The true history of Japanese Unit 731, from its beginnings in the 1930s to its demise in 1945, and the subsequent trials in Khabarovsk, USSR, of many of the Japanese doctors from Unit 731. The facts are told, and previously unknown evidence is revealed by an eyewitness to these events, former doctor and military translator, Anatoly Protasov. Part documentary and part feature, the story is shown from the perspective of a young Japanese nurse who witnessed many of horrors, and a young Japanese officer who is torn between his sincere convictions that he is serving the greater purpose, and the deep sympathy he feels for an imprisoned Russian girl. His life is a living hell as he’s compelled to carry out atrocious experiments on the other prisoners, using them as guinea pigs in this shocking tale of mankind’s barbarity. “Philosophy of a Knife” is truly one of the most violent, brutal and harrowing movies ever made. —IMDb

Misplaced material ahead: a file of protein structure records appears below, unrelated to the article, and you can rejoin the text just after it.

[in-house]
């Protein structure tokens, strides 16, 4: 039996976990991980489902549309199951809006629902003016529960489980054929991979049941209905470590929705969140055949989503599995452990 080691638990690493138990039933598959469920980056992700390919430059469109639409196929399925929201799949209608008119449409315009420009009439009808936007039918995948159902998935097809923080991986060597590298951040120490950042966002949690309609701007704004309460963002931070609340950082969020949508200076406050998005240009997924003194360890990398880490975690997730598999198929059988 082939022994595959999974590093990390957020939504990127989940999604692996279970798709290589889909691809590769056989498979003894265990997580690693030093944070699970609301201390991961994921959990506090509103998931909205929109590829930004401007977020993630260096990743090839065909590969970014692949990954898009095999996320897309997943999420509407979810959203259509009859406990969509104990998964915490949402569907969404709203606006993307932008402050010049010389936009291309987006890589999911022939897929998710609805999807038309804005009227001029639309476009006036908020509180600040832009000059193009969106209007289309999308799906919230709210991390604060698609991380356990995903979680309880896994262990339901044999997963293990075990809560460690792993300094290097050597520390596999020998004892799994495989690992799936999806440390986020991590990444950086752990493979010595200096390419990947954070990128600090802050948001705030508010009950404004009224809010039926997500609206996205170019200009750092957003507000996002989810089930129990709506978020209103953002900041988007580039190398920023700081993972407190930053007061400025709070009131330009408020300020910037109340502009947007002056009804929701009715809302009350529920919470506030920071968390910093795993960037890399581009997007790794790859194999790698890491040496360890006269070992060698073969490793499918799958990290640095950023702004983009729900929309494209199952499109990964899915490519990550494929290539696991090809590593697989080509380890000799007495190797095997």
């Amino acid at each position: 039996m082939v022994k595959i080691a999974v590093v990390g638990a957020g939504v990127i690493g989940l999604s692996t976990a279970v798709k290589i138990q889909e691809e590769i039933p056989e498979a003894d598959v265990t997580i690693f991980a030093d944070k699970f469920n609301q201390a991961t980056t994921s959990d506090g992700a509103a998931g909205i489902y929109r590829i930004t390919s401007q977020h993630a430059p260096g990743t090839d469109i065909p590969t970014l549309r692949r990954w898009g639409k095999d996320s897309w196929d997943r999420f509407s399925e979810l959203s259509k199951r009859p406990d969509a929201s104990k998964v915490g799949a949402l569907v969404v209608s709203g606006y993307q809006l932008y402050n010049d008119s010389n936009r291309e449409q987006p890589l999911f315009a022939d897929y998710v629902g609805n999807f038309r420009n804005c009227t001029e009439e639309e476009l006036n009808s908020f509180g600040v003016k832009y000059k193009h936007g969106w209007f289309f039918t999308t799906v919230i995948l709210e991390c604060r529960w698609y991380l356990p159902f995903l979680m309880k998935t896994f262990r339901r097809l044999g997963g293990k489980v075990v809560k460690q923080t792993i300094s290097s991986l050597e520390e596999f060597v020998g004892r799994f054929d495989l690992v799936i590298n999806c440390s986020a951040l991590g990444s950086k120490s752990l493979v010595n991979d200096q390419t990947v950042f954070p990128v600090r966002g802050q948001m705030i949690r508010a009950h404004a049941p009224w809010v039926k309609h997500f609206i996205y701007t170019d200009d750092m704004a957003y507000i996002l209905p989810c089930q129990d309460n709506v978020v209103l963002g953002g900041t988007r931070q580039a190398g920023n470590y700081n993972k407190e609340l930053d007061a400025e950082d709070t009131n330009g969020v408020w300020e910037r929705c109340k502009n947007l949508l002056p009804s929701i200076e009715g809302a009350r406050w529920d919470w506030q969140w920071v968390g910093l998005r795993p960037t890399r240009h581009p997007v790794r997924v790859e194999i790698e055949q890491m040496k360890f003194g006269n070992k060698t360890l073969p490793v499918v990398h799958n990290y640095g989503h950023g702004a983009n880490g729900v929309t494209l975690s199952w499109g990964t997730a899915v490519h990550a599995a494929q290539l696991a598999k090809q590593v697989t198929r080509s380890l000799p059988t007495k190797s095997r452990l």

I watched this entire film in one afternoon. I then slept peacefully. This means I was either engulfed in a traumatic fixation of the rubbernecking variety, or that I am an irredeemable sociopath. I like to think it's the former, but it may be a bit of the latter. Recommended if you want to feel an unending, often unwanted connection to the historical events of Unit 731.